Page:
New York and Auckland are worlds apart in some ways. What comforts have you found in New York that make you feel at home?

When I get the chance, I love to be outdoors. This usually involves hiking upstate or spending time at the beach.

"My work is inspired by the representation of women throughout history. I incorporate a wide range of inspiration to create my own personal narrative. References to The Three Graces, ancient fertility goddesses, Matryoshka dolls and contemporary culture from advertisements and the pages of fashion magazines often weave their way into my work"

Natasha Wright

 Untitled, 2020
Tell us about a day in the life of Natasha Wright and what are the go-to Marle pieces you reach for when you have a very full day ahead?

No day is the same but usually it involves painting. Anything I wear to my studio has the potential to get covered in paint so I change into a jumpsuit as soon as I arrive. When I’m dressing up I love my new cashmere Marle sweaters, they are made from the most beautiful material and are so cozy for the winter months.

Your latest exhibition ‘A place to stand’ is currently showing at Sanderson Gallery in Auckland. Can you tell us about the challenges you faced creating this body of work while in lockdown last year? What inspired this show?

I feel like I have learned so much this year, both personally and professionally. The biggest lesson has been perspective and accepting the unknown.

In March 2020 I set up a home studio and began to explore ideas for my New Zealand show. I always start each new body of work with a series of drawings which allows me to think through my ideas and explore various compositions. I love working on paper because of the intimacy and sense of immediacy. This past year, more than ever, I feel really lucky to have had a creative pursuit, something that inspires me everyday.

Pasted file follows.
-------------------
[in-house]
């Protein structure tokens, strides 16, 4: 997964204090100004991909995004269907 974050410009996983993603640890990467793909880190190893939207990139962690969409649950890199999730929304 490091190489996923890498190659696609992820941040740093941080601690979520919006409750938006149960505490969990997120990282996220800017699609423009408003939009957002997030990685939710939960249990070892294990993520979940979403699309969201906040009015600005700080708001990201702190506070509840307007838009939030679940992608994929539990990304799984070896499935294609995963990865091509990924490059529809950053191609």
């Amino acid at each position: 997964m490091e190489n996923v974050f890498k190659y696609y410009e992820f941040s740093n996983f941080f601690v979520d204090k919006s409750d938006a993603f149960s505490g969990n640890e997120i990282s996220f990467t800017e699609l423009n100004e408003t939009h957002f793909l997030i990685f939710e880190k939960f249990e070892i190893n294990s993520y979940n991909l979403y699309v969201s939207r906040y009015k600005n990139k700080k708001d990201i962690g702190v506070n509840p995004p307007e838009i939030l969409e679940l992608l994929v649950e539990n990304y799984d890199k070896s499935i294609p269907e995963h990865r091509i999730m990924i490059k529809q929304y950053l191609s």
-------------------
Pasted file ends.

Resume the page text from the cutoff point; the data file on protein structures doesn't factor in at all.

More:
Many of my creative friends have really grappled with creative blocks and making work during such a tumultuous time. For me I’ve always found that the only way through this is my daily painting practice. I remember listening to an interview with Tracey Emin where she talks about the courage to face a blank canvas and the need to feel strong when making her work. This feeling is something I really identify with.

"The defining elements of my wardrobe are silk slip dresses, oversized sweaters, black ankle boots and my collection of handbags" 

 

What is your most treasured piece of art and why?

A group of Max Gimlet quatrafoils that my mum gave me for me 30th birthday. I met Max when I first moved to New York and he has been a mentor ever since.

How would you describe your personal style? And how has it changed over the years?

I tend to stick to a uniform of easy to wear classic pieces. This involves a lot of black, denim, white, khaki and tan in minimalist styles. The defining elements of my wardrobe are silk slip dresses, oversized sweaters, black ankle boots and my collection of handbags.

 

QUICKFIRE QUESTIONS
Do you prefer texture or colour?

Texture

Favourite New York restaurant?

Buvette in the West Village

Spring/ Summer or Autumn/Winter?

Spring/Summer

Where is your favourite place to holiday when home to New Zealand?  

Waiheke Island

What are you reading right now?

Walk Through Walls – a memoir by Marina Abramovic